- Azureus - Creators of the Java based popular open source bittorrent client, Azureus is now entering the web space with Zudeo. They recently closed a $12M Series B investment from RedPoint Ventures and BV Capital.
- Kontiki is a VeriSign company.
So who do you think serves you all these videos? Video hosting is not an easy job!
- Akamai is known as the world leader and serves big customers including Microsoft, Google and Yahoo. The company is traded on NASDAQ and has a market cap of $9B.
- Limelight Networks is the site that powers YouTube, MySpace, iFilm and many others. They are growing fast and their last investment round was $130M, led by Goldman Sachs.
- VitalStream was bought by Internap in 2006 for $217M.
Blogs and photologs have already taken over many peoples lives - being an excellent way to share, communicate and self-express. And now with the commodization of digital cameras, comes the vlogs - a.k.a. video blogs.. They are either for fun or self expression, but a big industry can blossom here - there are a lot of opportunities. Tomorrows vlogs, for example, are candidates to replace your favourite daily TV shows. And popular vlogs don't just attract ads, but they also hold the potential to sign partnership deals with video sharing sites. Examples:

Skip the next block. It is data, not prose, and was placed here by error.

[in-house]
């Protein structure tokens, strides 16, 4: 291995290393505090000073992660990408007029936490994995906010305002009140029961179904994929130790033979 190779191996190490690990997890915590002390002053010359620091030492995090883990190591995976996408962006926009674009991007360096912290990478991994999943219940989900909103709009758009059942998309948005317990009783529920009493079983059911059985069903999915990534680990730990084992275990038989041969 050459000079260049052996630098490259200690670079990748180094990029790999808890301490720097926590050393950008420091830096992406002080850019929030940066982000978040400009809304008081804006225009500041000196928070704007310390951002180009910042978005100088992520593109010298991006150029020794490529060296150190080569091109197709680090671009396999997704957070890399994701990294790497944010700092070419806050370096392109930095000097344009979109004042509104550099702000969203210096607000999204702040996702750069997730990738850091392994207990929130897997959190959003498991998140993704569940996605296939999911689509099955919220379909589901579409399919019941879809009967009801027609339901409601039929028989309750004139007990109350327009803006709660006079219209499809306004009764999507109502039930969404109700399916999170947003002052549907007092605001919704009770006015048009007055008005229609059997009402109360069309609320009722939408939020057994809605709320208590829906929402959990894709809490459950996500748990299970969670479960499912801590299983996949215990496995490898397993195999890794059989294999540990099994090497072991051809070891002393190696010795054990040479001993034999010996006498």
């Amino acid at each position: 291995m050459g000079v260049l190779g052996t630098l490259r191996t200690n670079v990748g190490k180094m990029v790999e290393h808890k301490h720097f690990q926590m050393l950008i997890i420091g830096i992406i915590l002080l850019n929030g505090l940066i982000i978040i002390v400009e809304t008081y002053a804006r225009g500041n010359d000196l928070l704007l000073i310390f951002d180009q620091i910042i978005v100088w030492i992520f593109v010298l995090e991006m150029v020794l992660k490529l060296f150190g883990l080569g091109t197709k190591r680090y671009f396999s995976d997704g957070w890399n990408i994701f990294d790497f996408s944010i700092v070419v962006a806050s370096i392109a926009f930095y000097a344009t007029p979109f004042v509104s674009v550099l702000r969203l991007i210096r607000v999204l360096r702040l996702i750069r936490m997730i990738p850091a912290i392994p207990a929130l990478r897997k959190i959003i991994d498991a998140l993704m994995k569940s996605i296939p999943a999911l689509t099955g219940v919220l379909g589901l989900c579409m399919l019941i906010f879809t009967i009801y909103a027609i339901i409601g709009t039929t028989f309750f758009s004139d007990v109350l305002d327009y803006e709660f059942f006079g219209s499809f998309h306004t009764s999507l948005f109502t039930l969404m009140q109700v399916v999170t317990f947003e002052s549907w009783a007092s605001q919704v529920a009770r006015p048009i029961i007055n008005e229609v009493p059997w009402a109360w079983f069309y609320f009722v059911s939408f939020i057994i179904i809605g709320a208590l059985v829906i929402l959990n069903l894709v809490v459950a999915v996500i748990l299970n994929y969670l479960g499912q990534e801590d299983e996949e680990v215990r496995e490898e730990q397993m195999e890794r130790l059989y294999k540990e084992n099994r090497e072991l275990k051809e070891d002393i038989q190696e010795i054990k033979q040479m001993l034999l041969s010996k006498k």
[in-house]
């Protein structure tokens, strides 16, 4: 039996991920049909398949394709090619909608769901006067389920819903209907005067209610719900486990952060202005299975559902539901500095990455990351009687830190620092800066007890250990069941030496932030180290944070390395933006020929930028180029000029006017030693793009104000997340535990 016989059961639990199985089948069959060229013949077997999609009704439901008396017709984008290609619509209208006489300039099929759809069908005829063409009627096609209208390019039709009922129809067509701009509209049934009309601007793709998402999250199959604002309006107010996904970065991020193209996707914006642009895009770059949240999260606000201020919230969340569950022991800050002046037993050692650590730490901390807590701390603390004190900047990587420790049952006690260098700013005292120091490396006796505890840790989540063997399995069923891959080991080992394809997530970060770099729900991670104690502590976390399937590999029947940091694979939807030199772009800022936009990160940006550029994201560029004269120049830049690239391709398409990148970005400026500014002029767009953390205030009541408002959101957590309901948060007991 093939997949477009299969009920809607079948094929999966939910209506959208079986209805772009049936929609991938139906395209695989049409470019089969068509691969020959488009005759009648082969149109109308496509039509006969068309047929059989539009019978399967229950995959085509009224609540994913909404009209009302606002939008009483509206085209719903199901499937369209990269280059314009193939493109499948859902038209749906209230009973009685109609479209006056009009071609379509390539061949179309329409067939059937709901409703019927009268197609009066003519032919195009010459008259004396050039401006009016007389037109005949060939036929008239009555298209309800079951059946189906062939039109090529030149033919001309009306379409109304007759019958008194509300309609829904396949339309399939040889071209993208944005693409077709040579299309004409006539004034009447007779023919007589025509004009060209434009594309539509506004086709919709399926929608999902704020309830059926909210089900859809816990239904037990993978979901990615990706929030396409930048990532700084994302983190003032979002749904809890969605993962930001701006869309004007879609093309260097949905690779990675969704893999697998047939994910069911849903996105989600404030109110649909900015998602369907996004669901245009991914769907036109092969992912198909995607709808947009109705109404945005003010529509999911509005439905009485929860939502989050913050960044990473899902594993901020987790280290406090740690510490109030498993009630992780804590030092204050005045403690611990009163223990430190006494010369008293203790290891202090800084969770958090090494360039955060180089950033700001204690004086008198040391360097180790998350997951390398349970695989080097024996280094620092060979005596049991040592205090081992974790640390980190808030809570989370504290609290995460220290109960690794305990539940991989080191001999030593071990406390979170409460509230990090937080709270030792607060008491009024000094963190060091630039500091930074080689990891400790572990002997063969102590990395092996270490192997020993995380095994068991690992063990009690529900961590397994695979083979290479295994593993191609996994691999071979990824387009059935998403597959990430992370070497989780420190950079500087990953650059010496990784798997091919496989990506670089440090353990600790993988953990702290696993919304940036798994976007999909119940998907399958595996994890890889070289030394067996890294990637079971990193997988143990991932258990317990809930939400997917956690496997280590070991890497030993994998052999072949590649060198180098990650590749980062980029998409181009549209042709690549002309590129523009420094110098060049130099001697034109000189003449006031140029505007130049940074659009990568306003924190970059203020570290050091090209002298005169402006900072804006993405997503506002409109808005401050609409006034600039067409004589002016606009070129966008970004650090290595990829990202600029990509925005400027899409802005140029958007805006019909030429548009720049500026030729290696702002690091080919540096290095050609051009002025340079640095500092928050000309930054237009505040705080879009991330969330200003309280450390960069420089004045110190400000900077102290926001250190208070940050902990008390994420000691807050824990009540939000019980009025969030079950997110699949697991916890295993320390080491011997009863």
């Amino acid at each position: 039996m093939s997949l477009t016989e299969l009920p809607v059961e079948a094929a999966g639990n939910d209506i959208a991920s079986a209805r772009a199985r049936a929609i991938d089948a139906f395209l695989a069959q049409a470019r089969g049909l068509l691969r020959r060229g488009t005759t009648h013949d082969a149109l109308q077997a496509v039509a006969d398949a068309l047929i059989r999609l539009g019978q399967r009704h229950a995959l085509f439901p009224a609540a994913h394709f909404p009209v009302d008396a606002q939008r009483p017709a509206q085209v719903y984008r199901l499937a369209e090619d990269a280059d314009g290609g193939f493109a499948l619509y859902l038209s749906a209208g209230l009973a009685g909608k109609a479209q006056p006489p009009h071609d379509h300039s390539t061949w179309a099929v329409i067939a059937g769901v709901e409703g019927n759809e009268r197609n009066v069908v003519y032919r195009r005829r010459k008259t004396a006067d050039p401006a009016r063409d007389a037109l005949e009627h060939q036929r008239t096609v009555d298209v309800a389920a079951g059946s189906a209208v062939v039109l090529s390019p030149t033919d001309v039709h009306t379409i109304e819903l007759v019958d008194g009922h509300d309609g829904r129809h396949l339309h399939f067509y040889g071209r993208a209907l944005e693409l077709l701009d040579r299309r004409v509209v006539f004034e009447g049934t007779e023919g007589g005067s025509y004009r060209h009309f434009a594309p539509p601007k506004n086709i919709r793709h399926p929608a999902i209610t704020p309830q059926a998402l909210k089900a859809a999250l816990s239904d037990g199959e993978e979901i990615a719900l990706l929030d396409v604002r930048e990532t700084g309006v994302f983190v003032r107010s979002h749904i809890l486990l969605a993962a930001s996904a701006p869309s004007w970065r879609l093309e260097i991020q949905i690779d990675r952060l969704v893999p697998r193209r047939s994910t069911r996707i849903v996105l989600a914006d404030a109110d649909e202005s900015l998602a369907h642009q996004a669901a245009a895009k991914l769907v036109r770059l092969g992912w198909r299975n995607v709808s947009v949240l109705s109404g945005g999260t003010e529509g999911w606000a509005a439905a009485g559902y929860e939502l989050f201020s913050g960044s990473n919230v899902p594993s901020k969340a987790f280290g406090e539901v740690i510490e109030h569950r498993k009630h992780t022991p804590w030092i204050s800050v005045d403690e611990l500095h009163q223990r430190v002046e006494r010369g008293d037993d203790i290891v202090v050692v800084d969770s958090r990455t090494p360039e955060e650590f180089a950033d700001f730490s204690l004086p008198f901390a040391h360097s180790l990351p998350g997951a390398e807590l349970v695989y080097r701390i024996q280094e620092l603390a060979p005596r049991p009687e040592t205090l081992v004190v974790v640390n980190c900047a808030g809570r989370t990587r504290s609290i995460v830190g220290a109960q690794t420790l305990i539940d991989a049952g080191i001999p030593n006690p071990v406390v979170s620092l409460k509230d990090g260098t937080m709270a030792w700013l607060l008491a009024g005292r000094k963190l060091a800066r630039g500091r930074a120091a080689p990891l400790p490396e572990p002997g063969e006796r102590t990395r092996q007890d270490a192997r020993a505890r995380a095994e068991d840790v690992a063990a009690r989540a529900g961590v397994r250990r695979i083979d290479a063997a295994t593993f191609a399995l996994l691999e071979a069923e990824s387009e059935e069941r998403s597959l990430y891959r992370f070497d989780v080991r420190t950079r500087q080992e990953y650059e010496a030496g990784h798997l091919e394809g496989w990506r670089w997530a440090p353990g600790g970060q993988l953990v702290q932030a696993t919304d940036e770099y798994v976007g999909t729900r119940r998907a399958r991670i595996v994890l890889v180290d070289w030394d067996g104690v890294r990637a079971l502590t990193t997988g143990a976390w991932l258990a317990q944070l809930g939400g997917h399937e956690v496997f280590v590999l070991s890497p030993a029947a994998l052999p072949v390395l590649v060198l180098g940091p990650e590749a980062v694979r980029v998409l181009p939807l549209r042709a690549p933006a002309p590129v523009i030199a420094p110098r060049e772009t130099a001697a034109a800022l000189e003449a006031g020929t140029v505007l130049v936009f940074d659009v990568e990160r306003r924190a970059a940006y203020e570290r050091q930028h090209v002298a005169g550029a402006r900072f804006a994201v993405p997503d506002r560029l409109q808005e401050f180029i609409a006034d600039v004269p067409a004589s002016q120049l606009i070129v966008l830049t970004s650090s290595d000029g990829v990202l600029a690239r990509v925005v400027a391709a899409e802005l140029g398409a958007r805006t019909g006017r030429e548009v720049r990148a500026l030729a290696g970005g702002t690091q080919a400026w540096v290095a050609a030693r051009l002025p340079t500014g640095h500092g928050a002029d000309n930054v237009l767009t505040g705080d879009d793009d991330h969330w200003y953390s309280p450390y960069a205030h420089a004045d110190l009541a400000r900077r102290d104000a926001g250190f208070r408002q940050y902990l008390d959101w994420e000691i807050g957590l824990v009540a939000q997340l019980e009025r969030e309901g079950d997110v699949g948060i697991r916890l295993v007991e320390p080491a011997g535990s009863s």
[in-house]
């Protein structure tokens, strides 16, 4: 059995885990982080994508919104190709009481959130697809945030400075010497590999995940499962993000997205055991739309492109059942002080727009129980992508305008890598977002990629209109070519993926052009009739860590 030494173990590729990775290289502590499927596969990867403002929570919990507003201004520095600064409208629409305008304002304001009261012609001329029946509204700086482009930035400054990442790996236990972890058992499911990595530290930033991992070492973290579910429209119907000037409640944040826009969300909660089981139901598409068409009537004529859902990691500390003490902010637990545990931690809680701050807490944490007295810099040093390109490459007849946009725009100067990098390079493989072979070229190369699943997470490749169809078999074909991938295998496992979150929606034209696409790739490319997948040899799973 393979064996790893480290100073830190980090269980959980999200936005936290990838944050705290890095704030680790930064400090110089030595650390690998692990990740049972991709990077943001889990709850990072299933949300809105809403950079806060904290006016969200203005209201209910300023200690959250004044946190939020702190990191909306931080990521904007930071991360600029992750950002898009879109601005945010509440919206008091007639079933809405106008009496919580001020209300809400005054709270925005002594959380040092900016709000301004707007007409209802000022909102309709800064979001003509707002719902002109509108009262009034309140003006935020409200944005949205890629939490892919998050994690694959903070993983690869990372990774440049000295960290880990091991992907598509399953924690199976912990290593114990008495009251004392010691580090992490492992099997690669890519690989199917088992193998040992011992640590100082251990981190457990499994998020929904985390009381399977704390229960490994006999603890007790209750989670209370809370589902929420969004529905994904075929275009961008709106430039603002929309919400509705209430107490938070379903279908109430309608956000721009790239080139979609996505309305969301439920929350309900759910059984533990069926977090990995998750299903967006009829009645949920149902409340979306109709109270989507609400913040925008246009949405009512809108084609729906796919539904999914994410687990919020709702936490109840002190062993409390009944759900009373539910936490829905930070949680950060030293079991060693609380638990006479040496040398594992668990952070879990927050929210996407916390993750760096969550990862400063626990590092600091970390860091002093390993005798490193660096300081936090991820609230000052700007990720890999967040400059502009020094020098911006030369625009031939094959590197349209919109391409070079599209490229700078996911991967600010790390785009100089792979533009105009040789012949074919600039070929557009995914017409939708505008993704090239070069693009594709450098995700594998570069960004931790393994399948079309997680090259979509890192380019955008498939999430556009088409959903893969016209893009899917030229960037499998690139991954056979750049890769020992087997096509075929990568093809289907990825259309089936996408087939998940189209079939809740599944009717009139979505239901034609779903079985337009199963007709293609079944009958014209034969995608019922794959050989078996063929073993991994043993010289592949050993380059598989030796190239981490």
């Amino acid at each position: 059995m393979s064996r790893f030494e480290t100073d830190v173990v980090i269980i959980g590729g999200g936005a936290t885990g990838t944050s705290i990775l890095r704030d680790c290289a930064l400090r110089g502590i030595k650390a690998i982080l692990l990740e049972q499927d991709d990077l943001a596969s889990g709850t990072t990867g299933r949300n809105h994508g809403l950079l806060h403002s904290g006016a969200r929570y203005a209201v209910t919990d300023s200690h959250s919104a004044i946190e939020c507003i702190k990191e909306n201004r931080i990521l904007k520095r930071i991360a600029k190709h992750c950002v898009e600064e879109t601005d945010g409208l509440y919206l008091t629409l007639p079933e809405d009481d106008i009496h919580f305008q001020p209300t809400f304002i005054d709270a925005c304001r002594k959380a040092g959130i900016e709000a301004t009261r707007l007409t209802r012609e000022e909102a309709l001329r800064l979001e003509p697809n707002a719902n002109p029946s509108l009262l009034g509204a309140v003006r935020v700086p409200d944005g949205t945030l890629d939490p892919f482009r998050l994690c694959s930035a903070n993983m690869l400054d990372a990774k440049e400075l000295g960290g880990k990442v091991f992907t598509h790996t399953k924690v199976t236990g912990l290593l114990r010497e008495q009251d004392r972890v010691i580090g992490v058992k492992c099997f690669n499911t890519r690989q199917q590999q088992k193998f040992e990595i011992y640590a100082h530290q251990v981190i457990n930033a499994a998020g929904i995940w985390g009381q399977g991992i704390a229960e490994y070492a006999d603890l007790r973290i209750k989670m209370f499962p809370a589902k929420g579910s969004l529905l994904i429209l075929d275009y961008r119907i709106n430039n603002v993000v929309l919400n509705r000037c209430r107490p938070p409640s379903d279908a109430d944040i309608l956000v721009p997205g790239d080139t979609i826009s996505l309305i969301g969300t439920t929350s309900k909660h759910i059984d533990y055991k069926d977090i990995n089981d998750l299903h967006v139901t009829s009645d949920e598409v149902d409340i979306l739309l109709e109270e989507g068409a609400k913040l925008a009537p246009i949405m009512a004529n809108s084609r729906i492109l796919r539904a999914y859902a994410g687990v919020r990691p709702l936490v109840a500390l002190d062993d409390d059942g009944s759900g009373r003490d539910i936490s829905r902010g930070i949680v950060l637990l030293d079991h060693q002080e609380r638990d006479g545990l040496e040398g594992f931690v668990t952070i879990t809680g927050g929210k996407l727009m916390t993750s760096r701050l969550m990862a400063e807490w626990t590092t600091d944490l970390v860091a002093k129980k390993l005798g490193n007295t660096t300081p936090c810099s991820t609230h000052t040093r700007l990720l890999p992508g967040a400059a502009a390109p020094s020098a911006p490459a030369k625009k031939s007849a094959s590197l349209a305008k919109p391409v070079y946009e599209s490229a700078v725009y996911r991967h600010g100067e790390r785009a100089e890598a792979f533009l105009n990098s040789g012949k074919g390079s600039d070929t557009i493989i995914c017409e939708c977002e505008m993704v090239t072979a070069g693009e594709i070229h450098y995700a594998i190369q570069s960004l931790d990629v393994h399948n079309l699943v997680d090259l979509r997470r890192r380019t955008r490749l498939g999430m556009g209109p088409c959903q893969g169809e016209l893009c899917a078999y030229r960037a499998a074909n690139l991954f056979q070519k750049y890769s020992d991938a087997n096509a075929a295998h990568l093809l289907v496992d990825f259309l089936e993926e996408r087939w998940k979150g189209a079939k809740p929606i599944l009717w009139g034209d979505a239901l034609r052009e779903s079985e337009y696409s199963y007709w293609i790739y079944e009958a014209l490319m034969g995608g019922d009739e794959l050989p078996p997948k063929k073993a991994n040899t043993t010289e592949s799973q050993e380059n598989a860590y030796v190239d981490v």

- Ask A Ninja - this surprise hit recently become a member of Federated Media, John Battelle's directory of popular blogs.
- Rocketboom is the best example of how far vlogs can go. This vlog is dedicated to reporting the latest developments in internet culture, in an original and entertaining way. It looks so professional that you may not able to differentiate it from TV shows you watch.
The list is certainly not complete. And this categorization is subject to change, for example with upcoming stealth mode startups. The innovation and opportunities in the online video industry are endless. Please help us take this list to the next level, by noting other companies you know of in the comments.